I'll restate what has been stated in several posts here: Freedom of Speech protects us from being ARRESTED or PROSECUTED in a CRIMINAL COURT for expressing our opinions. Therefore, whether what the plaintiffs did was an expression of Free Speech or not, THEY WEREN'T PROSECUTED FOR A CRIME, and therefore their rights under the constitution were not violated. Was the Sheriff a JERK? HELLS YES! (as far as I'm concerned) Was the termination of the 6 employees fair? NO!!! (again, as far as I'm concerned) Does any of that make a difference? Unfortunately, no. In his case, there is no state or federal law that would require the sheriff to even GIVE A REASON for firing the employees - that's just how it works. In "open shop" states where very few workers' unions exist, the laws are quite lax about how and why employers can terminate their employees. I don't know how many times I have witnessed someone leaving the workplace after getting fired, and shouting "You'll hear from my lawyer!"... Never happens. They go to the employment commission or a lawyer and find out there's really nothing that can be done, regardless of the employer's reason for termination. Of course, notwithstanding race, gender, age and religion - If an employer is stupid enough to admit that you were fired for one of THOSE reasons, he's in deep doodoo - but unless he's dumb enough to admit it, it can be hard to prove...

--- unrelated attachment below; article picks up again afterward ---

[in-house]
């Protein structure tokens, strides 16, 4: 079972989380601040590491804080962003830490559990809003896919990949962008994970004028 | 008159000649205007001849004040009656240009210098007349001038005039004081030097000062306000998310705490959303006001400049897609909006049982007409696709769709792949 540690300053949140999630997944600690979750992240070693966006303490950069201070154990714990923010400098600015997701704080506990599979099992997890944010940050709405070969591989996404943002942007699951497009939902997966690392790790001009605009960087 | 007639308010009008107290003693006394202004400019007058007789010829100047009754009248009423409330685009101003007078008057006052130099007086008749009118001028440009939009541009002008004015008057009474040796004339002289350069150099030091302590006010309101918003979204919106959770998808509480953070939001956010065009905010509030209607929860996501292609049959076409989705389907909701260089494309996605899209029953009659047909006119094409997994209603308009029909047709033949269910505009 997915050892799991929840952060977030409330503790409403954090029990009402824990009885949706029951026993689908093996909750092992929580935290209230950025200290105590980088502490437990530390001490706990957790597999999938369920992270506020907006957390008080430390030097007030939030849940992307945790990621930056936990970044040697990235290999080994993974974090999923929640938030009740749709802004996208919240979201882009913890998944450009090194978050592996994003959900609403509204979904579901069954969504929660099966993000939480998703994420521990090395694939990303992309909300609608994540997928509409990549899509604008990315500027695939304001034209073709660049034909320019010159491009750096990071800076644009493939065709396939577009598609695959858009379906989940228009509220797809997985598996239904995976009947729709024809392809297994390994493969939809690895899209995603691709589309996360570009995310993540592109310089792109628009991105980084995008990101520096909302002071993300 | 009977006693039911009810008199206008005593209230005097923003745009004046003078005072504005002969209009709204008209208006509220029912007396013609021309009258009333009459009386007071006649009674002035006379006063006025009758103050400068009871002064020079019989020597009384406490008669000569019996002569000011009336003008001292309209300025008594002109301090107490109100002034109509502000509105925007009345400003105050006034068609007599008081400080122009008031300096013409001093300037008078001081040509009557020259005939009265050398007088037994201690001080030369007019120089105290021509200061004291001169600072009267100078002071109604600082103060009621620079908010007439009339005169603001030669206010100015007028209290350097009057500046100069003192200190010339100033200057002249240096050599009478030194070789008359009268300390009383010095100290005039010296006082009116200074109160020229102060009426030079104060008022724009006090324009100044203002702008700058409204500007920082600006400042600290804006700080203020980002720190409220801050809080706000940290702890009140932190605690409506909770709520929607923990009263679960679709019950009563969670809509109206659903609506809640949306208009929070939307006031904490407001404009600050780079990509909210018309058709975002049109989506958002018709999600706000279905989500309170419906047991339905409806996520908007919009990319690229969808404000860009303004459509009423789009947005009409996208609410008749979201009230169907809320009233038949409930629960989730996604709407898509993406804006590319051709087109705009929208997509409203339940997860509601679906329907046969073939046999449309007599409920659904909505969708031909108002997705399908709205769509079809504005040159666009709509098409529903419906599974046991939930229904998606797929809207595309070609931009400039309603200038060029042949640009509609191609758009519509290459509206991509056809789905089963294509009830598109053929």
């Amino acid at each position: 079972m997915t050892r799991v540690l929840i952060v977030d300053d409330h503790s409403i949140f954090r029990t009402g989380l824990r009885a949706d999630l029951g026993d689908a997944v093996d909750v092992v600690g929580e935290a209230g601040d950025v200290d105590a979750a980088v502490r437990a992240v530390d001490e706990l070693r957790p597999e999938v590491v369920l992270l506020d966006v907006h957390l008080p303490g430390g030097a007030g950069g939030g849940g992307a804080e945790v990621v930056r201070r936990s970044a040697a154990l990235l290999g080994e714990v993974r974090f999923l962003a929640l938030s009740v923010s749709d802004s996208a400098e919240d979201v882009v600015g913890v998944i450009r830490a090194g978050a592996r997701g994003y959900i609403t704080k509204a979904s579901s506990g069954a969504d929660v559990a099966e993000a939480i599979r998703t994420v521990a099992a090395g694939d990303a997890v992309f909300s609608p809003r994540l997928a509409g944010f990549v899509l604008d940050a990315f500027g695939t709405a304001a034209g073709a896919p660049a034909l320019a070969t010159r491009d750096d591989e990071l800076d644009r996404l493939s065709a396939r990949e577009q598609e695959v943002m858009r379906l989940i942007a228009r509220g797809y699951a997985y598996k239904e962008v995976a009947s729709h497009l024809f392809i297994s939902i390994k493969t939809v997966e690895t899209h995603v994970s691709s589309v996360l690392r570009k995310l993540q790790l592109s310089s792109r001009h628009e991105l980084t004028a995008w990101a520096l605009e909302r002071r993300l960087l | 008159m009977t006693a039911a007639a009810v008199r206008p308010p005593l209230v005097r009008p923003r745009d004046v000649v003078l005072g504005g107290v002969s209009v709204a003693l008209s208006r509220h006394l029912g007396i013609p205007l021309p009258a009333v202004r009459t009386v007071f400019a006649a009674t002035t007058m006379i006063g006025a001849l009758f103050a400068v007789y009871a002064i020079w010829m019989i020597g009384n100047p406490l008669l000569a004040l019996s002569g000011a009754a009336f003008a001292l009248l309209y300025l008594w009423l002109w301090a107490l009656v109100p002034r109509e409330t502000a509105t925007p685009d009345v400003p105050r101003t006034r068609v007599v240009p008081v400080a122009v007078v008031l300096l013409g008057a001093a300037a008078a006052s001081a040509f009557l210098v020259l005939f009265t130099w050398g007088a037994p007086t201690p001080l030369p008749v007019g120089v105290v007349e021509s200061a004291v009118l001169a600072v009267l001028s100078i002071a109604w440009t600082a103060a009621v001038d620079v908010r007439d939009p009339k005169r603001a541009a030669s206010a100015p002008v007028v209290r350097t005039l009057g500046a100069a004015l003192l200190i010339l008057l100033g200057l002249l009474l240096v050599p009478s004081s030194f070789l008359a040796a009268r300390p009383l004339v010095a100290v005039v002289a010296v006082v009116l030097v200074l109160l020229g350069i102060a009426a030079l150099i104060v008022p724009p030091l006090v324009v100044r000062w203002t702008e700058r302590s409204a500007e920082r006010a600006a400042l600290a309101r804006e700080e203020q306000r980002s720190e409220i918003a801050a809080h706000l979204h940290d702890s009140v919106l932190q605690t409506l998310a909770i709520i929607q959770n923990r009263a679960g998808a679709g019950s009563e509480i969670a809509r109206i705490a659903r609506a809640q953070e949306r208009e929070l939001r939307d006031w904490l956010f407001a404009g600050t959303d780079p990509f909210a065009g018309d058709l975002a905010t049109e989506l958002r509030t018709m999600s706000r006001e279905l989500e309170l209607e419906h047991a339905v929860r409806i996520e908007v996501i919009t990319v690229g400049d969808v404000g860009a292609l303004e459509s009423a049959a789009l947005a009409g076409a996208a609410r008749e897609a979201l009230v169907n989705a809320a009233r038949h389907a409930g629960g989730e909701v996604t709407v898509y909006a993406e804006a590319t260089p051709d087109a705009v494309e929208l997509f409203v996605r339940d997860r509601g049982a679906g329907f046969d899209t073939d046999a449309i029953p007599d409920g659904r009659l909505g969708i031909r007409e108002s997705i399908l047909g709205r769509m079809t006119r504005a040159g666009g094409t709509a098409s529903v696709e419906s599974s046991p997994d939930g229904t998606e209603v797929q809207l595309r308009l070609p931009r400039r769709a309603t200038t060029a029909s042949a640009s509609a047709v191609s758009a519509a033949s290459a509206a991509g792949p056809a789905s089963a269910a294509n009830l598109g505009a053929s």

premiertechnologist
premiertechnologist

Elected County officials routinely went around to their employees during election season, insisting that the employee contribute to the elected official's campaign fund -- and the contribution was not to be stingy either -- or else the employee could count on being fired. Civil Service just isn't what it used to be. But then, all civil service positions have been eliminated in the county, except for some of those in the Sheriff's Department.

webservant2003
webservant2003

That can be appealed easily. Over the years many things have enjoyed the protection of the first admendment which did not involve words such as flag burning, paintings and cartoons without words. It's called symbolic speech. I'm not a lawyer, but as a journalism instructor, I have to keep up with media law and there are several cases directly on point here. The judge is likely someone supporting the sherrif or else he is afraid one of his clerks will like his opponent.